Many of the children now being educated in the old system will find the norms, institutions and patterns of working and civic life they were trained for scrambled, when they enter the adult world. Tools of the job are in a state of extreme flux. Spreadsheets, PowerPoint presentations and other boardroom documents have all been changed by the cloud — sharing and group editing are the new norm.
Capacities for specialised problem solving and mass communication, until recently controlled by a few elites, are now accessible to anyone with a smartphone. Yet our education system and other institutions remain geared towards the old, siloed, hierarchised, repetitive system leaving young people ill prepared for the cascading changes coming. Young people need to look outward, get out of their zip codes, and experience situations different from the ones they are conditioned to expect. Their success will depend much on how well they can navigate a world of diverse cultures and beliefs.
Skills development holds the key to India’s ability to activate the vast potential of its youth population for inclusive growth and to evolve as the hub of the global economy. It is perhaps most crucial to long-term alleviation of poverty. However, much thought needs to be devoted to evolving the right training method. It should focus on learning by doing rather than in the classroom. A range of entrepreneurs in the fields of construction, textiles, leather, gems and jewellery, and so on will have to be brought in, and candidates will need to work as apprentices.
Several challenges remain for skill development in India. The huge proportion of informally trained workers who form a part of the informal sector have still no formal training avenues, skill training is generally carried out through individual learning, observation, or a transfer of skills from a master craftsperson to an apprentice. These craftsmen can set up small cottage units but cannot be absorbed in factories where basic technical skills are essential. With the influx of cheap machine made products, handicrafts are being driven out by the competition even though they are aesthetically superior. traditional craftsmanship is losing value and the market offers poor compensation to the artisans for their skills and artistry.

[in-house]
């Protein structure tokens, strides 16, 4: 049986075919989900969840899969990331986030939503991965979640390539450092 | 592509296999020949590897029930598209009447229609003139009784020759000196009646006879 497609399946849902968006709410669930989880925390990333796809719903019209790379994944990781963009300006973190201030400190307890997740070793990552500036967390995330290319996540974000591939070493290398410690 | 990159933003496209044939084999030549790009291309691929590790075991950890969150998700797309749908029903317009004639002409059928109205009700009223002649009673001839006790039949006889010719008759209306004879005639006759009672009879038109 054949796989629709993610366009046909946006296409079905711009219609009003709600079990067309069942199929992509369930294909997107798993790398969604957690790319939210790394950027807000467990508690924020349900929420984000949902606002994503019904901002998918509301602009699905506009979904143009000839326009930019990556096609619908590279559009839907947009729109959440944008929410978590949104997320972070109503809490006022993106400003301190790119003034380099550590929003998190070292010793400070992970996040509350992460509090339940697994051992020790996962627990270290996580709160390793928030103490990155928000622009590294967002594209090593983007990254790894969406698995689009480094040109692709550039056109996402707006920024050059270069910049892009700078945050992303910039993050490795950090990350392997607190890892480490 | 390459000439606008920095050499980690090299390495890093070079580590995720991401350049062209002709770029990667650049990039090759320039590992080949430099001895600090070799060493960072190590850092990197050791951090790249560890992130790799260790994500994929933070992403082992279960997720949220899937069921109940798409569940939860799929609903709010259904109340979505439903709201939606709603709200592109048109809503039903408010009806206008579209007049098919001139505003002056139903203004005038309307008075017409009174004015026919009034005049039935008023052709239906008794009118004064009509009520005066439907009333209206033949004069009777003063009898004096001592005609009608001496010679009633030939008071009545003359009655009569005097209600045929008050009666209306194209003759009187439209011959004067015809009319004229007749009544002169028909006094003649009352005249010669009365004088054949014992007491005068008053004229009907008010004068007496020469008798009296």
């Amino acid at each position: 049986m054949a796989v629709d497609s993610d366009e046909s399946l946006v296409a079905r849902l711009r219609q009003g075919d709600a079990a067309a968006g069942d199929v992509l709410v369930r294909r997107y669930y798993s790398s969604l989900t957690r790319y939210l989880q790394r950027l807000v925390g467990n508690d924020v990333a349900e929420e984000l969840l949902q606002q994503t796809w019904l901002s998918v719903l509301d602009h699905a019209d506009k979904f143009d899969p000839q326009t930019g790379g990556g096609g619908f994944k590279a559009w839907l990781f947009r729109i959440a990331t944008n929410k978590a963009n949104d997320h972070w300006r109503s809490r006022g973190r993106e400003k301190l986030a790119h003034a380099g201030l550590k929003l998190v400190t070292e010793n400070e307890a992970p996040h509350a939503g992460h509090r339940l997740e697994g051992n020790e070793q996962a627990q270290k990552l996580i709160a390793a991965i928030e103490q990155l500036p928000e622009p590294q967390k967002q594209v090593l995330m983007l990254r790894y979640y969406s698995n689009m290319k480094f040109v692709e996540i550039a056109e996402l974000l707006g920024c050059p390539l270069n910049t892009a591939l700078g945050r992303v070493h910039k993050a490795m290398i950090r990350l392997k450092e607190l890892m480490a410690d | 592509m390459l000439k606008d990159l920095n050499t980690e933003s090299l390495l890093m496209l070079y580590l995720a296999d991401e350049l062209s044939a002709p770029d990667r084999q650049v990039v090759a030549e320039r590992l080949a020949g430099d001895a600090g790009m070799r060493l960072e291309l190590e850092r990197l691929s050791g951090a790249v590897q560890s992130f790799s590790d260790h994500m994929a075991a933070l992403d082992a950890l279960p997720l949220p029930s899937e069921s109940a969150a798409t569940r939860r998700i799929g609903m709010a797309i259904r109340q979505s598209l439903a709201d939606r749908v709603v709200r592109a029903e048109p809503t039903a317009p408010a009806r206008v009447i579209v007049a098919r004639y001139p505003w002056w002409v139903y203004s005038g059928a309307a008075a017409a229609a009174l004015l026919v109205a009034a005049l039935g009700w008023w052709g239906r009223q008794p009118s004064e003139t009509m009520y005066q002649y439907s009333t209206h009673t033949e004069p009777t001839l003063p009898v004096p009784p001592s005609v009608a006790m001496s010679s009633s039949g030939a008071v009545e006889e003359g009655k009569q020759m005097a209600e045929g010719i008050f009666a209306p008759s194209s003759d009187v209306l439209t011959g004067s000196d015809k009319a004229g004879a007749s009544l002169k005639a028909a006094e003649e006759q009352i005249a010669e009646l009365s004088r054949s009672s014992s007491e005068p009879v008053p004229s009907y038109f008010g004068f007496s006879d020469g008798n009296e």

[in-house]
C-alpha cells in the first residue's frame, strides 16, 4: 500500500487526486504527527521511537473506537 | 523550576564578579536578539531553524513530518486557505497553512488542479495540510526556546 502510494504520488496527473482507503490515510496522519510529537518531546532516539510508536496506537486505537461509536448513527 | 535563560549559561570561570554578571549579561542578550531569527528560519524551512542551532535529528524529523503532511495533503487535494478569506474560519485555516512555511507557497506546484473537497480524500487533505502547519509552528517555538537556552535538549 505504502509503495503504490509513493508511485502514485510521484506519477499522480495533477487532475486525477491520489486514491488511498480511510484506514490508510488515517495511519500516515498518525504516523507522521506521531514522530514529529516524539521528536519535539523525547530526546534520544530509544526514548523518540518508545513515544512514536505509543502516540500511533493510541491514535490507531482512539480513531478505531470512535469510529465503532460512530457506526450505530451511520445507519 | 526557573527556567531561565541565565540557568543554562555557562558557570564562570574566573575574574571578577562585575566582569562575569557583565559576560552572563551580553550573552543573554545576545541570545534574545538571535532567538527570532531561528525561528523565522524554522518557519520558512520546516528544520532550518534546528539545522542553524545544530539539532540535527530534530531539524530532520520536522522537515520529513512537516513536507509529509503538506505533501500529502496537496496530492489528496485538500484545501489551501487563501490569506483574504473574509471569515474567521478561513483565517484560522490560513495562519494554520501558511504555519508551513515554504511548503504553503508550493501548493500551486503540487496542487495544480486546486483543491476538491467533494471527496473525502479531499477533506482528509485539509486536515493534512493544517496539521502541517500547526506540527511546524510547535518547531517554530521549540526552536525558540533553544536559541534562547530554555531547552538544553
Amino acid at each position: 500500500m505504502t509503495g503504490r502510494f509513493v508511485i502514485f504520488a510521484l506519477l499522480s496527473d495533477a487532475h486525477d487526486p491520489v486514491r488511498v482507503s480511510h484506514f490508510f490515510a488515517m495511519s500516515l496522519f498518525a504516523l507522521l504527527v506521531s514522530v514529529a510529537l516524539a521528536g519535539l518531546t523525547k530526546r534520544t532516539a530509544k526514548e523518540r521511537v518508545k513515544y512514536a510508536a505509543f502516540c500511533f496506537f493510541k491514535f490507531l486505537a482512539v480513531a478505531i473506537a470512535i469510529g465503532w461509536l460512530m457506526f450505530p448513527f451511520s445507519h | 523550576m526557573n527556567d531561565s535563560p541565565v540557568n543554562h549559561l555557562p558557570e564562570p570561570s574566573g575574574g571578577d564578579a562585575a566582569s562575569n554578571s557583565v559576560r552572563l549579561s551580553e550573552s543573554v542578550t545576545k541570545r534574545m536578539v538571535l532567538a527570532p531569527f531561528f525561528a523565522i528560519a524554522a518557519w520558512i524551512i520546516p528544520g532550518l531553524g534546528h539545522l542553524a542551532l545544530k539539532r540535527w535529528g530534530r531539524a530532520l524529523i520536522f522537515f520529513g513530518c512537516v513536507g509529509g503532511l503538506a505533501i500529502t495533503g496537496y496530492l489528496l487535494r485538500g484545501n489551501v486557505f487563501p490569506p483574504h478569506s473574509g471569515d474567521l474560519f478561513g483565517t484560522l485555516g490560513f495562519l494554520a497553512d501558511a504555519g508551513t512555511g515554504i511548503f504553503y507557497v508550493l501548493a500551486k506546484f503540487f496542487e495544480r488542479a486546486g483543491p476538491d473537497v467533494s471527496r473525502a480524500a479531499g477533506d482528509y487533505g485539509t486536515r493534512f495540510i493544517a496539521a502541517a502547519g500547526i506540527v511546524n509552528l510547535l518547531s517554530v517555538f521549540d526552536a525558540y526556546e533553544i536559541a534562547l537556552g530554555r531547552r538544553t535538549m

The mismatch between academic training skill, and employment has widened, leading to a situation where, on one hand, the youth are unable to find employment that are aspiring for and on the other, employers are unable to find people appropriately trained for jobs they have on offer.
We require a more coordinated and collective impact approach from the various stakeholders if we want to enlarge the network of training programmes and ensure that training is closely aligned with specific demands of the industry. It would require developing a clear common agenda around the entire ecosystem of workforce training.
One of the most demanding needs will be digital fluency. It is a much wider concept than the metaphoric digital literacy. It refers to the ability to leverage the myriad digital tools and resources at our disposal to complete a specific job. Assimilation in digital culture would require learning the nuts and bolts of technology.
All these disruptions will eventually have to be addressed through a change making strategy. As US former Education Secretary Arne Duncan had said, “A key factor of success for any society going forward is what percentage of its people are changemakers. It’s the new literacy.”— INFA